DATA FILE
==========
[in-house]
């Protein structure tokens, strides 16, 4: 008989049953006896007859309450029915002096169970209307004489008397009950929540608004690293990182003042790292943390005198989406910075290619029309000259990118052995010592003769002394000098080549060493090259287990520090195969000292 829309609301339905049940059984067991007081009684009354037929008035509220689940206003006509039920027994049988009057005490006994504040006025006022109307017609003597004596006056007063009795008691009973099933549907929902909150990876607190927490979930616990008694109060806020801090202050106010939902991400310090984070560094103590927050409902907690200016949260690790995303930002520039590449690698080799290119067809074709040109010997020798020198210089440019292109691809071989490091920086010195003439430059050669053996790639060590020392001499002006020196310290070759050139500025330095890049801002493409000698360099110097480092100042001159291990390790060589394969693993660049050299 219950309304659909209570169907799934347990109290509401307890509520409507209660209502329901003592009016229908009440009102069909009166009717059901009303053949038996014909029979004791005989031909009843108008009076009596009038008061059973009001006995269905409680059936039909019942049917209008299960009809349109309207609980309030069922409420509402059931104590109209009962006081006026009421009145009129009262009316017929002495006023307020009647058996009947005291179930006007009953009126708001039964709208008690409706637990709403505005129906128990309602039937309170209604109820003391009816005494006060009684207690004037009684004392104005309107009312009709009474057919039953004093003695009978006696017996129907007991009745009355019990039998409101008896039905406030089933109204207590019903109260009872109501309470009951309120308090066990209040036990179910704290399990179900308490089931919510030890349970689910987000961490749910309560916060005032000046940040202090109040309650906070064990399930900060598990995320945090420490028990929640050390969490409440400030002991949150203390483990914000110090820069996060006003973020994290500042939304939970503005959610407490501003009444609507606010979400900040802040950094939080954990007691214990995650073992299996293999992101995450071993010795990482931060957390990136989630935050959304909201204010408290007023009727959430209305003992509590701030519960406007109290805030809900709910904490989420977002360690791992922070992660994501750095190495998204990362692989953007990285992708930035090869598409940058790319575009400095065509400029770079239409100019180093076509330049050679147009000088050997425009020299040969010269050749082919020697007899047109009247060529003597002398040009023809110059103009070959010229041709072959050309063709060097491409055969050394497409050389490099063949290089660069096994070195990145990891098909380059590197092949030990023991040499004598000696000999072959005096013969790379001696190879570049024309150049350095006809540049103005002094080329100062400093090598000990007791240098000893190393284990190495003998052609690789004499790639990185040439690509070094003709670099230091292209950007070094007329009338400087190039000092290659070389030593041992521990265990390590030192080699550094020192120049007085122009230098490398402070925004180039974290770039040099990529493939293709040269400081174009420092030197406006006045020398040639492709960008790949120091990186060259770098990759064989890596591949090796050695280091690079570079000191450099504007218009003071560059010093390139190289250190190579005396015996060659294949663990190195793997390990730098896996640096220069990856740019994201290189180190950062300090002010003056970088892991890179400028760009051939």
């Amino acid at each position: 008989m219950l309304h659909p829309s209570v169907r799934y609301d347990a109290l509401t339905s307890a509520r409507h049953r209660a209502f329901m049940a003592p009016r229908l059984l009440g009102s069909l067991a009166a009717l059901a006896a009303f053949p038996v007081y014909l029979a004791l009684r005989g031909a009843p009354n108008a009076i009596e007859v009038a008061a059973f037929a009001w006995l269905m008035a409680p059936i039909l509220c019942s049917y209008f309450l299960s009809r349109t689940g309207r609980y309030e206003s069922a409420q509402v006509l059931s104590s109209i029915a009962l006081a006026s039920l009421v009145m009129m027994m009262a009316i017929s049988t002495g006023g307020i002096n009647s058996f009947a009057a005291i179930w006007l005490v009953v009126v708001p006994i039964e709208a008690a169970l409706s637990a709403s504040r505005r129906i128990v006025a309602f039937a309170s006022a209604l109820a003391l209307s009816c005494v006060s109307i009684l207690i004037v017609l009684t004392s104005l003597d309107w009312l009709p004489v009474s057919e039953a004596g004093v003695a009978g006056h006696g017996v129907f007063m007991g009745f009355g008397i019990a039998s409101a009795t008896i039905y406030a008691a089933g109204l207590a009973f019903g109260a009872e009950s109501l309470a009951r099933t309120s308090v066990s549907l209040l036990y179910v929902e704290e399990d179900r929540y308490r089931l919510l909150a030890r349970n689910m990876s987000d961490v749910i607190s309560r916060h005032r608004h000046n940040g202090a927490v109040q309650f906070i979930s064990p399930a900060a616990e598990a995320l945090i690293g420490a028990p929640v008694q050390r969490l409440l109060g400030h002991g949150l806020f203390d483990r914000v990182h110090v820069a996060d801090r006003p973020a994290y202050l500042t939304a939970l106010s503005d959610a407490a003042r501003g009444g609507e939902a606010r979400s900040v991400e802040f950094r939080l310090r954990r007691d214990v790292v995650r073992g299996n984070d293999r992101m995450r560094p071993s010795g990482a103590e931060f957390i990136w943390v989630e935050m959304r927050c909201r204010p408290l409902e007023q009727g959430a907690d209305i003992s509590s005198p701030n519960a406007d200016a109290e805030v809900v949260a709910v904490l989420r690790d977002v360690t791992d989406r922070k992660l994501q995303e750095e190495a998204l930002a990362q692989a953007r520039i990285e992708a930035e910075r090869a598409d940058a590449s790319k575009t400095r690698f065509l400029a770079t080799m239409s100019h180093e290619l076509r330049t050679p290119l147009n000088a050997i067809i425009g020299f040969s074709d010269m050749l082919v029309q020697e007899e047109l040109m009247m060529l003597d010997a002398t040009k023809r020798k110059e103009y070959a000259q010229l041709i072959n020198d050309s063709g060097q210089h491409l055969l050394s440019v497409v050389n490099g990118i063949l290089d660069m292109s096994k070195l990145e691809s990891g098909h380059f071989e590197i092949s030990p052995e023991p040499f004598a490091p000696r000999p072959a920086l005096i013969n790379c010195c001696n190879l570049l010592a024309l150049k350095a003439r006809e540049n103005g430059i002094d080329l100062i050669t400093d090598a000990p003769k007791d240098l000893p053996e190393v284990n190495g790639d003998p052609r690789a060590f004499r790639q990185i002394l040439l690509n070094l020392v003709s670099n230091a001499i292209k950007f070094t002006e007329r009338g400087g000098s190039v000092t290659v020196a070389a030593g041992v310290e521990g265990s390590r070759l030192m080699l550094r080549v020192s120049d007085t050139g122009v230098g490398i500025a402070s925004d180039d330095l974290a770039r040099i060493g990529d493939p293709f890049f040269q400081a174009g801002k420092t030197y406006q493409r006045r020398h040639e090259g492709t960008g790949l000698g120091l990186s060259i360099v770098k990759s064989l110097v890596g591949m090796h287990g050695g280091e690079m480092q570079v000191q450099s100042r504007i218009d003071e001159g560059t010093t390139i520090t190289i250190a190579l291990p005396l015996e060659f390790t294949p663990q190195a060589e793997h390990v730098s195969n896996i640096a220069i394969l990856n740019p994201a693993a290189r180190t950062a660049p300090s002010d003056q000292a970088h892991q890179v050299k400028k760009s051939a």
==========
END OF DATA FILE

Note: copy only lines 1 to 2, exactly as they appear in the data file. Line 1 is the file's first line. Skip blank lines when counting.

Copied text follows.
[in-house]
């Protein structure tokens, strides 16, 4: 008989049953006896007859309450029915002096169970209307004489008397009950929540608004690293990182003042790292943390005198989406910075290619029309000259990118052995010592003769002394000098080549060493090259287990520090195969000292 829309609301339905049940059984067991007081009684009354037929008035509220689940206003006509039920027994049988009057005490006994504040006025006022109307017609003597004596006056007063009795008691009973099933549907929902909150990876607190927490979930616990008694109060806020801090202050106010939902991400310090984070560094103590927050409902907690200016949260690790995303930002520039590449690698080799290119067809074709040109010997020798020198210089440019292109691809071989490091920086010195003439430059050669053996790639060590020392001499002006020196310290070759050139500025330095890049801002493409000698360099110097480092100042001159291990390790060589394969693993660049050299 219950309304659909209570169907799934347990109290509401307890509520409507209660209502329901003592009016229908009440009102069909009166009717059901009303053949038996014909029979004791005989031909009843108008009076009596009038008061059973009001006995269905409680059936039909019942049917209008299960009809349109309207609980309030069922409420509402059931104590109209009962006081006026009421009145009129009262009316017929002495006023307020009647058996009947005291179930006007009953009126708001039964709208008690409706637990709403505005129906128990309602039937309170209604109820003391009816005494006060009684207690004037009684004392104005309107009312009709009474057919039953004093003695009978006696017996129907007991009745009355019990039998409101008896039905406030089933109204207590019903109260009872109501309470009951309120308090066990209040036990179910704290399990179900308490089931919510030890349970689910987000961490749910309560916060005032000046940040202090109040309650906070064990399930900060598990995320945090420490028990929640050390969490409440400030002991949150203390483990914000110090820069996060006003973020994290500042939304939970503005959610407490501003009444609507606010979400900040802040950094939080954990007691214990995650073992299996293999992101995450071993010795990482931060957390990136989630935050959304909201204010408290007023009727959430209305003992509590701030519960406007109290805030809900709910904490989420977002360690791992922070992660994501750095190495998204990362692989953007990285992708930035090869598409940058790319575009400095065509400029770079239409100019180093076509330049050679147009000088050997425009020299040969010269050749082919020697007899047109009247060529003597002398040009023809110059103009070959010229041709072959050309063709060097491409055969050394497409050389490099063949290089660069096994070195990145990891098909380059590197092949030990023991040499004598000696000999072959005096013969790379001696190879570049024309150049350095006809540049103005002094080329100062400093090598000990007791240098000893190393284990190495003998052609690789004499790639990185040439690509070094003709670099230091292209950007070094007329009338400087190039000092290659070389030593041992521990265990390590030192080699550094020192120049007085122009230098490398402070925004180039974290770039040099990529493939293709040269400081174009420092030197406006006045020398040639492709960008790949120091990186060259770098990759064989890596591949090796050695280091690079570079000191450099504007218009003071560059010093390139190289250190190579005396015996060659294949663990190195793997390990730098896996640096220069990856740019994201290189180190950062300090002010003056970088892991890179400028760009051939």